Step into Chile’s ancient past at Pukará de Quitor

Remnants of the ancient desert fortress Pukará de Quitor still keep vigilant watch over San Pedro de Atacama’s fertile river valley, a reminder of the Atacameño people who once inhabited the now-solitary site.

Constructed around 1100 AD high in the craggy hills near San Pedro, Pukará de Quitor was a formidable stronghold, designed with a strategic military advantage that protected its people for centuries.

Like other “pukarás,” or fortresses, built throughout the Atacama region, Pukará de Quitor was made of stone, and located on a rocky slope surrounded by cliffs and canyons that would be nearly impenetrable to enemy invaders.

The Ayllu de Quitor people who occupied the Pukará were a peaceful and largely sedentary group, who spoke the Kunza language and skillfully farmed the rugged desert until the Spanish conquest in the 16th century.

Despite the architectural ingenuity of its native designers, Pukará de Quitor was defeated by the Spanish in 1540 in one of the final battles of the Atacameños.

Visiting Pukará de Quitor

Pukará de Quitor was declared a Chilean National Monument in 1982. It is located approximately 3 km from the town of San Pedro de Atacama. Visits to the site are permitted daily between 9 am and 7 pm, and a visitor’s center is located at the entrance, collecting a small entry fee.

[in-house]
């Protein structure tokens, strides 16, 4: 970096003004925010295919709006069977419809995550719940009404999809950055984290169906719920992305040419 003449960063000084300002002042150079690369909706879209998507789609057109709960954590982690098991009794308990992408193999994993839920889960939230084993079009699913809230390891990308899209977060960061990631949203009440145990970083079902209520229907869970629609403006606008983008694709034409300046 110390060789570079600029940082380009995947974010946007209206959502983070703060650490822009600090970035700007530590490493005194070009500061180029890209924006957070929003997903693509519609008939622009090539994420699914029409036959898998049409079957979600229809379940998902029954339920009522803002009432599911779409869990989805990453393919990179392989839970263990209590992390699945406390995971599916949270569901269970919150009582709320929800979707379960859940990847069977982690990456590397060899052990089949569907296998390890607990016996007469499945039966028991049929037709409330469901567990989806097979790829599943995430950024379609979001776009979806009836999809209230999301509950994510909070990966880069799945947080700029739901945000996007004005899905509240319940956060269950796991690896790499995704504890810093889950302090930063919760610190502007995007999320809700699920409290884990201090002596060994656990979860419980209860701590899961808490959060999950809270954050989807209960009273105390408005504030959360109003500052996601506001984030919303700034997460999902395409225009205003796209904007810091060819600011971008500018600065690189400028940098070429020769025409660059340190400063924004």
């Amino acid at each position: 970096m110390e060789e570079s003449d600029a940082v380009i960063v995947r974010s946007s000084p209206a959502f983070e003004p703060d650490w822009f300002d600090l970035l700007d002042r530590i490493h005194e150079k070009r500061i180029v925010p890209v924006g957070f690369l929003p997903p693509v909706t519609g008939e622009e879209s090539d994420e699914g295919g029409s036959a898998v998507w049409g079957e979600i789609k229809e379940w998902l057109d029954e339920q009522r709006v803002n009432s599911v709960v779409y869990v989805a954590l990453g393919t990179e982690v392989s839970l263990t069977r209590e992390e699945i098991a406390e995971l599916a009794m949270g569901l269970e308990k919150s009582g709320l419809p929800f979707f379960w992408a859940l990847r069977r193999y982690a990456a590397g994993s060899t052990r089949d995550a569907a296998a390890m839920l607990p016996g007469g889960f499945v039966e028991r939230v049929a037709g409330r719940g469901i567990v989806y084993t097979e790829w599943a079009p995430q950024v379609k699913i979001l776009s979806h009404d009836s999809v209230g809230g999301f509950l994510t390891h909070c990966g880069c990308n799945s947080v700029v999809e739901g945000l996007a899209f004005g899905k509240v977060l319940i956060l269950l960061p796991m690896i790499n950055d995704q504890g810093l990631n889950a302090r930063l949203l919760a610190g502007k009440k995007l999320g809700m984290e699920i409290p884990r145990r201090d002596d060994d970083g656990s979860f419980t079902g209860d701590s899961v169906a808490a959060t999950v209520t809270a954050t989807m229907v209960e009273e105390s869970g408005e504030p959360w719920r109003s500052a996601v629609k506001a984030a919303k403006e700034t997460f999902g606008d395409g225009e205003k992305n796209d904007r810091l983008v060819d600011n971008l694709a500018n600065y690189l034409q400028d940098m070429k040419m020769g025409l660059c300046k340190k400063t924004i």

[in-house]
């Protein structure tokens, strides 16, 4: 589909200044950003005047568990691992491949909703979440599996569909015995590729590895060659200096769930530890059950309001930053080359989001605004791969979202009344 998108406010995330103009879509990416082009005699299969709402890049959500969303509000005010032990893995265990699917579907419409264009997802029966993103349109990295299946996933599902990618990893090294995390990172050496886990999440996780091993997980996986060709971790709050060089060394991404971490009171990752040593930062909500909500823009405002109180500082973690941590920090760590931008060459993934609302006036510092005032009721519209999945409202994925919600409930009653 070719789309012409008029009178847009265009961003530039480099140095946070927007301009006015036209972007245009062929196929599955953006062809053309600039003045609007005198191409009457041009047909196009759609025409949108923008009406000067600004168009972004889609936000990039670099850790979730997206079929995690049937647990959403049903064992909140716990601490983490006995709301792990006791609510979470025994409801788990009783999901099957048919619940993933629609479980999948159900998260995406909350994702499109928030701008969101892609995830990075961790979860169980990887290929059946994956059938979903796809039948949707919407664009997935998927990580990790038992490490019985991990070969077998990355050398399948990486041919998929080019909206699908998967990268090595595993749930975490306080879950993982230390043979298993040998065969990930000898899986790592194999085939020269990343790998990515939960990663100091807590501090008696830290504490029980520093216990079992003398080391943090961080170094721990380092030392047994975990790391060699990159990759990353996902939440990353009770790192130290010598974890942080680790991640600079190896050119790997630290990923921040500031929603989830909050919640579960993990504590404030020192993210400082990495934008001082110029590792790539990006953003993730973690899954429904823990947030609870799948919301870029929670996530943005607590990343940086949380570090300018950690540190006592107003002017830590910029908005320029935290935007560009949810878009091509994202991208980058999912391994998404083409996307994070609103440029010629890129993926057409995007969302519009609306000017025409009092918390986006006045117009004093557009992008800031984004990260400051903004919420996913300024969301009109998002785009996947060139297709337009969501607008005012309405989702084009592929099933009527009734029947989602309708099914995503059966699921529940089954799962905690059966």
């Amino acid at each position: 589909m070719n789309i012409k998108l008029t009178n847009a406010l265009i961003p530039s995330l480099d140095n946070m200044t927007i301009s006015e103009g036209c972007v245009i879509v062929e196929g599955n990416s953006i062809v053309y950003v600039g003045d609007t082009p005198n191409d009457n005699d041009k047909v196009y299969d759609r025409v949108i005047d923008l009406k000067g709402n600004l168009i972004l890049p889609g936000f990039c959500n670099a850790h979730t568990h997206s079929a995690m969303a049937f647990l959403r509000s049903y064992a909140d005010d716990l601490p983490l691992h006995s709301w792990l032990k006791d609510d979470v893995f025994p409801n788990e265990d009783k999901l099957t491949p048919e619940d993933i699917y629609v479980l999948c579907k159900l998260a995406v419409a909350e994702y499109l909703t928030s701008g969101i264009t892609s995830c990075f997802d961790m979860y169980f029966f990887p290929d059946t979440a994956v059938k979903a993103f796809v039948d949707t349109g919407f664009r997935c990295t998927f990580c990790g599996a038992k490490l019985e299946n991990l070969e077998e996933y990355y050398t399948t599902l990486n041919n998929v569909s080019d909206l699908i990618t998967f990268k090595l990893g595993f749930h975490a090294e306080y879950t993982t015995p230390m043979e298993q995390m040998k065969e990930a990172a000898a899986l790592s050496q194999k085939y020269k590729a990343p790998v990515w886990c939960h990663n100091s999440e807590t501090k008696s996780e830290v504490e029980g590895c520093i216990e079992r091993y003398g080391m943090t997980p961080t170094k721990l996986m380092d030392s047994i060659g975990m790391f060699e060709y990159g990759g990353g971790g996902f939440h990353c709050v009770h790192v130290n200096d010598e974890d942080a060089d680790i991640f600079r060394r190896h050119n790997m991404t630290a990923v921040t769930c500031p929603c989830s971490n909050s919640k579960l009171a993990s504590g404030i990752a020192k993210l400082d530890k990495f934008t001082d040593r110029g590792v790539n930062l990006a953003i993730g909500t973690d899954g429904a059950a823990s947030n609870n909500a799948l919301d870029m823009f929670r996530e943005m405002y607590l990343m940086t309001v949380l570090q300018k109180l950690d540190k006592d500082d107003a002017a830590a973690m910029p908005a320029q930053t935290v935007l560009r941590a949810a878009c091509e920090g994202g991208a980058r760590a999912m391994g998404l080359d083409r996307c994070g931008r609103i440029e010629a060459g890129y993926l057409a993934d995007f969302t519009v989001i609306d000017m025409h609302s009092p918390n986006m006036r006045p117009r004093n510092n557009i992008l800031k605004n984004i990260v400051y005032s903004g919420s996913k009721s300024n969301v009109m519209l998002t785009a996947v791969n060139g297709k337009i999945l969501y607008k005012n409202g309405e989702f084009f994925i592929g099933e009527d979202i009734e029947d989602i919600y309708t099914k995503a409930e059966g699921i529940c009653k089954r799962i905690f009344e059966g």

Pukará de Quitor is reached via a moderately-strenuous walking path that rewards with a breathtaking view of the San Pedro valley. Other nearby trails provide opportunities for longer hikes to areas like Valle de la Muerte (Valley of Death) and Valle de la Luna (Valley of the Moon).

A place for contemplation

Among the calm ruins of Pukará de Quitor, one can sit quietly, absorbing the arid breeze and dramatic views of distant volcanoes, imagining the buildings as they once were, with high walls and thatched roofs, full of daily life and hallowed ceremonies, smoke from cooking fires curling into the dry air.

The winding San Pedro river below – the life-force of the desert’s inhabitants – meanders through an alien landscape of folded red earth and strange geologic formations, which inspired ancient Atacameño myths.

Following your imaginative journey, learn about the legends and culture of the Atacameño people by visiting the Museo Arqueológico R.P. Gustavo Le Paige (“R.P. Gustavo Le Paige Archaeological Museum”), located in the center of San Pedro de Atacama.

How to Arrive to Pukará de Quitor

Since Pukará de Quitor is only 3 km from San Pedro de Atacama, it is possible to arrive walking or biking. Take Domingo Atienza street north out of town, continuing on the left side of the river until you reach a sign pointing to the site.

Tours to Pukará de Quitor are also numerous and readily available in San Pedro – inquire at any tourism agency in town.

By Gretchen Stahlman, written for Chile.Travel

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